Call Our HELPLINE: 1-800-4PD-INFO (473-4636)

Largest Clinical Study of Parkinson’s Disease Reaches 10,000-Patient Milestone, Reveals Critical Learnings

NEW YORK & MIAMI - January 10, 2018 - The Parkinson’s Foundation today announced the enrollment of the 10,000th Parkinson’s patient and the discovery of critical new learnings in what represents the largest clinical study of Parkinson’s disease in history. Launched in 2009, the study has grown from a small pilot to 29 expert clinics in five countries and serves as a platform for clinical studies to improve the lives of everyone with Parkinson’s. 

Specifically, the “Parkinson’s Outcomes Project” evaluates the complete range of factors associated with Parkinson’s disease: medications and other treatments, motor symptoms, cognition, anxiety A feeling of nervousness, worried thoughts and physical distress. and depression A mood disorder whose symptoms can include a persistent sad or empty mood, feelings of hopelessness or pessimism, irritability and loss of interest or pleasure in previously enjoyable activities., and caregiver burden. The study, which includes more than 100 people who have lived with Parkinson’s for more than 30 years and 83 people diagnosed before they were 30 years of age, covers more than 25,000 clinical visits and input from almost 9,000 family care partners. Critical discoveries from the study include:

  • Regular neurologist care, which could save the lives of thousands of people every year, should be better prioritized by Parkinson’s patients and caregivers
  • Greater attention should be paid to physical activity, as increasing exercise and general movement to at least two-and-a-half hours a week slows the decline in quality of life
  • Mental health should be better prioritized, as depression and anxiety are leading factors determining the overall health status of patients
  • Gender differences from informal family caregivers for women with Parkinson’s is putting them at a disadvantage, and greater awareness is needed. Women with Parkinson’s are more likely to have a paid caregiver than men at the same stage, unlike men who are more likely to rely on their spouses and family members for support with everything from daily care to doctor visits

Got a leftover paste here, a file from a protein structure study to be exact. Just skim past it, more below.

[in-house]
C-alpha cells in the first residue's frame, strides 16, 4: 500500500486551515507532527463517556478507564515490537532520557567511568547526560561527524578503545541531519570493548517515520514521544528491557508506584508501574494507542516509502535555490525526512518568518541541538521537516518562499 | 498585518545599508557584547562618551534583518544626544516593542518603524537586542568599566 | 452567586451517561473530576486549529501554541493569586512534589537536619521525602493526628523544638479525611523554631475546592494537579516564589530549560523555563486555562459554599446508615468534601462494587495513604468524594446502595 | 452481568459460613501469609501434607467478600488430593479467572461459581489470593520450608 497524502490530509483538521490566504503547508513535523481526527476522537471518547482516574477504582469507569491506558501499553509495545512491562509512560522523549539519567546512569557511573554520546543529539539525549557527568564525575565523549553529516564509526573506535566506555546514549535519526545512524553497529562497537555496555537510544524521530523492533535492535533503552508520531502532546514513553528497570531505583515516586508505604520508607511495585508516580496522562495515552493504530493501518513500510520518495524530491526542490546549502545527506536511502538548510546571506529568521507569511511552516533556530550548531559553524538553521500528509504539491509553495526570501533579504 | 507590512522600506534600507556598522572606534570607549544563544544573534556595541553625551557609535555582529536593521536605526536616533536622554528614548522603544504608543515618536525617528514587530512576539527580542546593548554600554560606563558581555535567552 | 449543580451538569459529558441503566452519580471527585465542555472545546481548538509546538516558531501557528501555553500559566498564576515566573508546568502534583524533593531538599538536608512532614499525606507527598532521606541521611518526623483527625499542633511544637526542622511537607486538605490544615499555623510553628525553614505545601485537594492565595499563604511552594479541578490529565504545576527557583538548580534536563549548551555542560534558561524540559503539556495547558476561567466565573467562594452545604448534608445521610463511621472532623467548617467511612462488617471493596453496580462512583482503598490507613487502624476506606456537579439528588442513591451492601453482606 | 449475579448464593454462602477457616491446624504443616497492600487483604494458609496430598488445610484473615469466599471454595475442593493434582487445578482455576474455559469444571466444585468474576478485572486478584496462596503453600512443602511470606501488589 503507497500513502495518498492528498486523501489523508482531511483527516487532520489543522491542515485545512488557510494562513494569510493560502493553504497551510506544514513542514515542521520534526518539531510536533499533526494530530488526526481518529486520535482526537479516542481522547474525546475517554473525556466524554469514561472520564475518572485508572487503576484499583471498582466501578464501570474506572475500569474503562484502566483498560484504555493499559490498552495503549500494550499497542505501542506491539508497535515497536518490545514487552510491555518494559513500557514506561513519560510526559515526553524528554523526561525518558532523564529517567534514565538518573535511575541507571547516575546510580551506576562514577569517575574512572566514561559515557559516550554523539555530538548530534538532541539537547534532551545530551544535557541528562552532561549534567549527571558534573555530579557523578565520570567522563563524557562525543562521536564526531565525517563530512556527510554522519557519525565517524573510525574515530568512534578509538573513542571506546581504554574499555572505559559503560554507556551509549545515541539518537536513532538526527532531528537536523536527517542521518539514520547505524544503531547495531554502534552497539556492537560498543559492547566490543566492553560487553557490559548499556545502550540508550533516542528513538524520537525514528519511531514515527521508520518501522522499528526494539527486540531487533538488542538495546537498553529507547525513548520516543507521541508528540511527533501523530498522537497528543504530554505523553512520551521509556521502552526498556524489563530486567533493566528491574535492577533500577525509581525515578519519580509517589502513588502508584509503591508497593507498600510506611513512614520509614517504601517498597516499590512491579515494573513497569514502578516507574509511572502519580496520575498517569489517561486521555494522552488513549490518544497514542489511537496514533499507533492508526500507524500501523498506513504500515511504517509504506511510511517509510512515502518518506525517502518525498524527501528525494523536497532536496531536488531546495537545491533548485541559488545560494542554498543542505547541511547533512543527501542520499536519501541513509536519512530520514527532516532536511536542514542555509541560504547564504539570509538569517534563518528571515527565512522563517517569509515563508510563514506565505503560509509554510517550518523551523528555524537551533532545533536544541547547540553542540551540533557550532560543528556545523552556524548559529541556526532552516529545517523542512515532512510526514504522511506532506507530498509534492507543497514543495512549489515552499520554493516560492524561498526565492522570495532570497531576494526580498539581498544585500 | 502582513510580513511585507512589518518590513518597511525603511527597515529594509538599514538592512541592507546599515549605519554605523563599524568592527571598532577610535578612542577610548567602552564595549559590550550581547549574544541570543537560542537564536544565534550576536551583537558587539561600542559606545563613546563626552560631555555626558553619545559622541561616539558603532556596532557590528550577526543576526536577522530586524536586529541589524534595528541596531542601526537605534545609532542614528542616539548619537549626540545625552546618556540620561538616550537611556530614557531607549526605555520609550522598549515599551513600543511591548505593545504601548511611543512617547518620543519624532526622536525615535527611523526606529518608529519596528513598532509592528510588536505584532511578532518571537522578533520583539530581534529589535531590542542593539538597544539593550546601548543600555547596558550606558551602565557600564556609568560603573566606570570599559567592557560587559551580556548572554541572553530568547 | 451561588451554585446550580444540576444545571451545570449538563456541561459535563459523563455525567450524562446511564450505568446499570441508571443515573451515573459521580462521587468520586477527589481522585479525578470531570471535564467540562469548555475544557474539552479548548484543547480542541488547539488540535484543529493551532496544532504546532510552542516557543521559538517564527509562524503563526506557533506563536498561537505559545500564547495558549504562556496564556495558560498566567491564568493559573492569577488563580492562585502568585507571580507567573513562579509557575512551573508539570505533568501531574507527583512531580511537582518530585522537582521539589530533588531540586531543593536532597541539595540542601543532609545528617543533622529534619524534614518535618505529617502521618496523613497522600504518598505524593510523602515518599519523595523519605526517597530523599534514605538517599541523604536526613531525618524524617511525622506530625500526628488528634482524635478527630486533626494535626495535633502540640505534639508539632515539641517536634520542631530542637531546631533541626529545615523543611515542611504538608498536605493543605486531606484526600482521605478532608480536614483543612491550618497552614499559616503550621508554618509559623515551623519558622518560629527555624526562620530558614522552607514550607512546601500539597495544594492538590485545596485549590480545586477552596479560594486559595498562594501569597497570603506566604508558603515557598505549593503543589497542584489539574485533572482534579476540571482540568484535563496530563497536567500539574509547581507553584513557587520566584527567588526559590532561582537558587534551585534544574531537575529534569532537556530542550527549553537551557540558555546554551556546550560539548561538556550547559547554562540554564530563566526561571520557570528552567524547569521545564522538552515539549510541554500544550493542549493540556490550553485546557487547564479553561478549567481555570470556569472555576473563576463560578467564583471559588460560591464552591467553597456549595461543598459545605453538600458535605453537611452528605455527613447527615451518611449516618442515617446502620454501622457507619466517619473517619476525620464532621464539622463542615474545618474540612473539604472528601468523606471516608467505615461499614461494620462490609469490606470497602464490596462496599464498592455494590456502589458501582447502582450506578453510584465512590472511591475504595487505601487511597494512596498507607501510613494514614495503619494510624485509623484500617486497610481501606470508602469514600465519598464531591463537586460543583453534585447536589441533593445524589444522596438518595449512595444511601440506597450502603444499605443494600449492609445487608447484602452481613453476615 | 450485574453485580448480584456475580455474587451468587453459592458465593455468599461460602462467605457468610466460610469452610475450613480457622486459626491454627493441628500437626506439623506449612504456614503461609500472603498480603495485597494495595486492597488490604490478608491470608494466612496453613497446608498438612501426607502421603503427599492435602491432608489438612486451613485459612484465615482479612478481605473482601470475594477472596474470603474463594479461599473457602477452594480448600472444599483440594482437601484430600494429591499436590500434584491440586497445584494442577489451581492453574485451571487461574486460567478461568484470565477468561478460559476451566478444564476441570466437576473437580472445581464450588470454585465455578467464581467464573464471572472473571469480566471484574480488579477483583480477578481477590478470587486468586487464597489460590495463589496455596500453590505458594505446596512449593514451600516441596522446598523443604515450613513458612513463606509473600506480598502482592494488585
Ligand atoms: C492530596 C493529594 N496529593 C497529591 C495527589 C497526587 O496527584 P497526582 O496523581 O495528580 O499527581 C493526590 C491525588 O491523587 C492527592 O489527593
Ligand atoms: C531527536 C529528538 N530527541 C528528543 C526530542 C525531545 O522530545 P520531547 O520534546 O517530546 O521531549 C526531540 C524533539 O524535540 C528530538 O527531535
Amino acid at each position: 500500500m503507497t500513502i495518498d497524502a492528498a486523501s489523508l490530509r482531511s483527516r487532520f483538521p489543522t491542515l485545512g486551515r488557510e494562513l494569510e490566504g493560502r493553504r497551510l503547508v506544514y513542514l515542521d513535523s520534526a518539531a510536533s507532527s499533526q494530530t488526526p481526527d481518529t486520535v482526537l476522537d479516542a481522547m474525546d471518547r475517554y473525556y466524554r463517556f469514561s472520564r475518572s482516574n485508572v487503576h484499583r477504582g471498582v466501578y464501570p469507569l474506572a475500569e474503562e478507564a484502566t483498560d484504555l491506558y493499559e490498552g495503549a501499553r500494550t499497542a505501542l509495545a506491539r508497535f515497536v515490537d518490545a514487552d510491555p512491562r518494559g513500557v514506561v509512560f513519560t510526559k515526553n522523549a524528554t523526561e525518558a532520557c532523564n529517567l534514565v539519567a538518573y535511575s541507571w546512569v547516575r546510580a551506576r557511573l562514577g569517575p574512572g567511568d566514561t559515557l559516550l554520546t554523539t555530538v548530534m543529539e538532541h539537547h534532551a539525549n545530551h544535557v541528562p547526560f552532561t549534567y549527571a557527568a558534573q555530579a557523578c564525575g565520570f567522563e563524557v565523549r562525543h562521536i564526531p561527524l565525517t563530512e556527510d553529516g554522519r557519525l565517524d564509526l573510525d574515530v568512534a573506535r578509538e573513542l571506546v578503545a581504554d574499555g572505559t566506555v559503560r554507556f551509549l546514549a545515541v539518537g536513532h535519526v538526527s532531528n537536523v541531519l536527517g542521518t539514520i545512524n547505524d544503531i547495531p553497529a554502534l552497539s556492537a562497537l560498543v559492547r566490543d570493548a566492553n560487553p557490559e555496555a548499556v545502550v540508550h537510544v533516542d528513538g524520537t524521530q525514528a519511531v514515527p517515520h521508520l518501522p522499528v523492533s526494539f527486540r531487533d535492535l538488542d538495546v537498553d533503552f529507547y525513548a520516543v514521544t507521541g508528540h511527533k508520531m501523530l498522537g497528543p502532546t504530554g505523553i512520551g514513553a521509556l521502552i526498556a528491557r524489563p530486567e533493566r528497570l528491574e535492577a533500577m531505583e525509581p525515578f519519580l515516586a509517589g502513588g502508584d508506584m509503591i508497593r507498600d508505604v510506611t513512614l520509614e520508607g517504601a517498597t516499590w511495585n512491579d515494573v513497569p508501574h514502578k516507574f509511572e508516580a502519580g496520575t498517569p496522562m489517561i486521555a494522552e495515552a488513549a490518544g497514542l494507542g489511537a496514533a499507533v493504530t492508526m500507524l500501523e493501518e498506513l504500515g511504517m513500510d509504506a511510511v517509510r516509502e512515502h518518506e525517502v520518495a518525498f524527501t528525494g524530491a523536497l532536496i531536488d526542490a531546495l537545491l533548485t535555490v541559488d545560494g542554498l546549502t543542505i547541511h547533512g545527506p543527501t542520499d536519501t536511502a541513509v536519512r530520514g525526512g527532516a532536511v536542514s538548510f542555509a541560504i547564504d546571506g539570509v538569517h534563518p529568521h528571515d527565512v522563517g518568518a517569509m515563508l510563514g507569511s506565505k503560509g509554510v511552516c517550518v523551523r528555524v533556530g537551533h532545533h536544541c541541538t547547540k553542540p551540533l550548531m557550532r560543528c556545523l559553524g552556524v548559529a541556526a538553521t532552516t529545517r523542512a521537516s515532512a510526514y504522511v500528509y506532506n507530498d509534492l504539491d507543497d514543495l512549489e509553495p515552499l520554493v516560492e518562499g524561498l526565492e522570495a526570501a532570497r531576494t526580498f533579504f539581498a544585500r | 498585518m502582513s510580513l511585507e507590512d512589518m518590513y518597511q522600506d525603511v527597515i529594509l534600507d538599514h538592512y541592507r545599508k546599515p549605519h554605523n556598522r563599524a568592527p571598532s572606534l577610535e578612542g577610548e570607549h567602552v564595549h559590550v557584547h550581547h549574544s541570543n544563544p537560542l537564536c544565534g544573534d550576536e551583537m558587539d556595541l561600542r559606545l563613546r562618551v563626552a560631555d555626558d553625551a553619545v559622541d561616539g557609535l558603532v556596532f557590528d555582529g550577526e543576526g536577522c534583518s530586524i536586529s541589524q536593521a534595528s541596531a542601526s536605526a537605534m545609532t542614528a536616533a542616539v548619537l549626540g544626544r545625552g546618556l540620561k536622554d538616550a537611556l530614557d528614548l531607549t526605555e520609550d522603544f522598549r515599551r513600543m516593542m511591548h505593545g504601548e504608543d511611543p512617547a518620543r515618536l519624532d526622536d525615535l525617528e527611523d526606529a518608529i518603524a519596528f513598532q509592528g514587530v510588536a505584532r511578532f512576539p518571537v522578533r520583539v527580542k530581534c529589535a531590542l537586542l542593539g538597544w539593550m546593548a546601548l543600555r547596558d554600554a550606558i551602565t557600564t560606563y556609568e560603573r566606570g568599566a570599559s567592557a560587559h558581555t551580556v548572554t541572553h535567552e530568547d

“When the foundation launched the Parkinson’s Outcomes Project nine years ago, our goal was to understand the impact of Parkinson’s on everyone living with the disease. We have obtained a wealth of information in what now represents the broadest and most inclusive patient population ever assembled in a clinical study of Parkinson’s,” said Peter Schmidt, PhD, Senior Vice President, Chief Research and Clinical Officer of the Parkinson’s Foundation, who leads the study. “The data we are collecting is informing trials to deliver new and better therapies.”

Added Thomas Davis, MD, Director of Movement Disorders at Vanderbilt University, study co-chair: “This project is truly innovative in that it not only follows thousands of patients over time, but that it studies everyone with Parkinson’s, from the newly diagnosed to people who have lived with the disease for 30 years or more. We’re working to ensure that every patient receives the best possible care, no matter where they’re seen.”

The Parkinson’s Foundation partners with its vast network of Centers of Excellence, leading academic and medical institutions around the world, to determine which Parkinson’s care teams achieve the best results and why. The network is comprised of 42 medical centers that deliver care to more than 100,000 people with Parkinson’s every year. Parkinson’s Foundation Center of Excellence status is the most respected and sought-after designation in the field of Movement Disorders, with each center required to meet rigorous clinical, research, professional education and patient service criteria.

“We are studying the quality of Parkinson’s care delivered at our Centers of Excellence to help patients who aren’t being seen at one,” said Fernando Cubillos, MD, who oversees operations for the Parkinson’s Outcomes Project. “Our goal is to help identify the best care and disseminate that information widely.”

The Parkinson’s Outcomes Project is led by a steering committee with members from each participating clinic and rotating co-chairs. The current co-chairs are: Kelly Lyons, PhD, Kansas Medical Center; Thomas Davis, MD, Vanderbilt University Medical Center; and Adolfo Ramirez-Zamora, MD, University of Florida. Gene Nelson, DSc, from the Dartmouth Institute for Health Policy & Clinical Practice, serves as advisor on quality programs.